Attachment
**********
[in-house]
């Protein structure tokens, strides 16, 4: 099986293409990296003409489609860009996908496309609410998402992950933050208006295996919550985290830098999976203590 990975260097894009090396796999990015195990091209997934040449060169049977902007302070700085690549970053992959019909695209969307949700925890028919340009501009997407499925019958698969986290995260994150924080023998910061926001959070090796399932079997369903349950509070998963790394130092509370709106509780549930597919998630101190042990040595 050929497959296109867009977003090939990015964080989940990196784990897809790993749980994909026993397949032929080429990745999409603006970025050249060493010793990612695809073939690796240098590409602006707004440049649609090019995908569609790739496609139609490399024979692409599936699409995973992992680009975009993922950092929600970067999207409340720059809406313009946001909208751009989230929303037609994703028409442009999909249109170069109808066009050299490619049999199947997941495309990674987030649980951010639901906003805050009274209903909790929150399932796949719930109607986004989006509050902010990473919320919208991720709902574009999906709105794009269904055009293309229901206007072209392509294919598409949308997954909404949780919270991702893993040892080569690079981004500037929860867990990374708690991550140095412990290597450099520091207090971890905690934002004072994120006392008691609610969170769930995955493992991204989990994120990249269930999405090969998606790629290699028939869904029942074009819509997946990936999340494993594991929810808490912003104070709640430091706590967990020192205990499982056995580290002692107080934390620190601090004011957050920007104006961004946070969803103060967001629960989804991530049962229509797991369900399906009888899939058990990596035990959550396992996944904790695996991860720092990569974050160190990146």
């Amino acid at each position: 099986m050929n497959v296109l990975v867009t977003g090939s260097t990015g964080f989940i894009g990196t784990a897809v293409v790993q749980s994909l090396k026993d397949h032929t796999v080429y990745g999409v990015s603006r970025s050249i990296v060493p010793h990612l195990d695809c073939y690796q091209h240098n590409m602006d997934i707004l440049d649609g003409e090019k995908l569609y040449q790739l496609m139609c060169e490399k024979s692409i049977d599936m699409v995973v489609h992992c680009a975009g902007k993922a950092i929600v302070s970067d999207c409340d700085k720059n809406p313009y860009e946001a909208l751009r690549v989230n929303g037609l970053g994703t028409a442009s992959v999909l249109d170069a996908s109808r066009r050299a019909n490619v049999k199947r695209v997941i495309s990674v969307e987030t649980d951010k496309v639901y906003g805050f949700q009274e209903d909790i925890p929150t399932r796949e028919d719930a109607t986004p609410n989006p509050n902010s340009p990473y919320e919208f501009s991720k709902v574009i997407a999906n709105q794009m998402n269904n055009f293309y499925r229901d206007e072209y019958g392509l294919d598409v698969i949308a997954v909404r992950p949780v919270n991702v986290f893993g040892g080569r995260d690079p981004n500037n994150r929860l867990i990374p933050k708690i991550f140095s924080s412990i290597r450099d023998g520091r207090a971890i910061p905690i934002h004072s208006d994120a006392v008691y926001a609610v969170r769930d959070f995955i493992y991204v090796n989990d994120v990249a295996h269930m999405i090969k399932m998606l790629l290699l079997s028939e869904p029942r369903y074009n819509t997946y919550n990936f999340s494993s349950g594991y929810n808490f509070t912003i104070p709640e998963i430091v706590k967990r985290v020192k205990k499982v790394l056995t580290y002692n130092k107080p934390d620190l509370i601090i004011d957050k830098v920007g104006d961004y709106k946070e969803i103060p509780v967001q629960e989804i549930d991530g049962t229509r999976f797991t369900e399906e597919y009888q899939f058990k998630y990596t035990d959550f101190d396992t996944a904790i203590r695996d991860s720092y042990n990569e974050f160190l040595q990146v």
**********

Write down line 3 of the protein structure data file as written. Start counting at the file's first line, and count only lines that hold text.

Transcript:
């Amino acid at each position: 099986m050929n497959v296109l990975v867009t977003g090939s260097t990015g964080f989940i894009g990196t784990a897809v293409v790993q749980s994909l090396k026993d397949h032929t796999v080429y990745g999409v990015s603006r970025s050249i990296v060493p010793h990612l195990d695809c073939y690796q091209h240098n590409m602006d997934i707004l440049d649609g003409e090019k995908l569609y040449q790739l496609m139609c060169e490399k024979s692409i049977d599936m699409v995973v489609h992992c680009a975009g902007k993922a950092i929600v302070s970067d999207c409340d700085k720059n809406p313009y860009e946001a909208l751009r690549v989230n929303g037609l970053g994703t028409a442009s992959v999909l249109d170069a996908s109808r066009r050299a019909n490619v049999k199947r695209v997941i495309s990674v969307e987030t649980d951010k496309v639901y906003g805050f949700q009274e209903d909790i925890p929150t399932r796949e028919d719930a109607t986004p609410n989006p509050n902010s340009p990473y919320e919208f501009s991720k709902v574009i997407a999906n709105q794009m998402n269904n055009f293309y499925r229901d206007e072209y019958g392509l294919d598409v698969i949308a997954v909404r992950p949780v919270n991702v986290f893993g040892g080569r995260d690079p981004n500037n994150r929860l867990i990374p933050k708690i991550f140095s924080s412990i290597r450099d023998g520091r207090a971890i910061p905690i934002h004072s208006d994120a006392v008691y926001a609610v969170r769930d959070f995955i493992y991204v090796n989990d994120v990249a295996h269930m999405i090969k399932m998606l790629l290699l079997s028939e869904p029942r369903y074009n819509t997946y919550n990936f999340s494993s349950g594991y929810n808490f509070t912003i104070p709640e998963i430091v706590k967990r985290v020192k205990k499982v790394l056995t580290y002692n130092k107080p934390d620190l509370i601090i004011d957050k830098v920007g104006d961004y709106k946070e969803i103060p509780v967001q629960e989804i549930d991530g049962t229509r999976f797991t369900e399906e597919y009888q899939f058990k998630y990596t035990d959550f101190d396992t996944a904790i203590r695996d991860s720092y042990n990569e974050f160190l040595q990146v």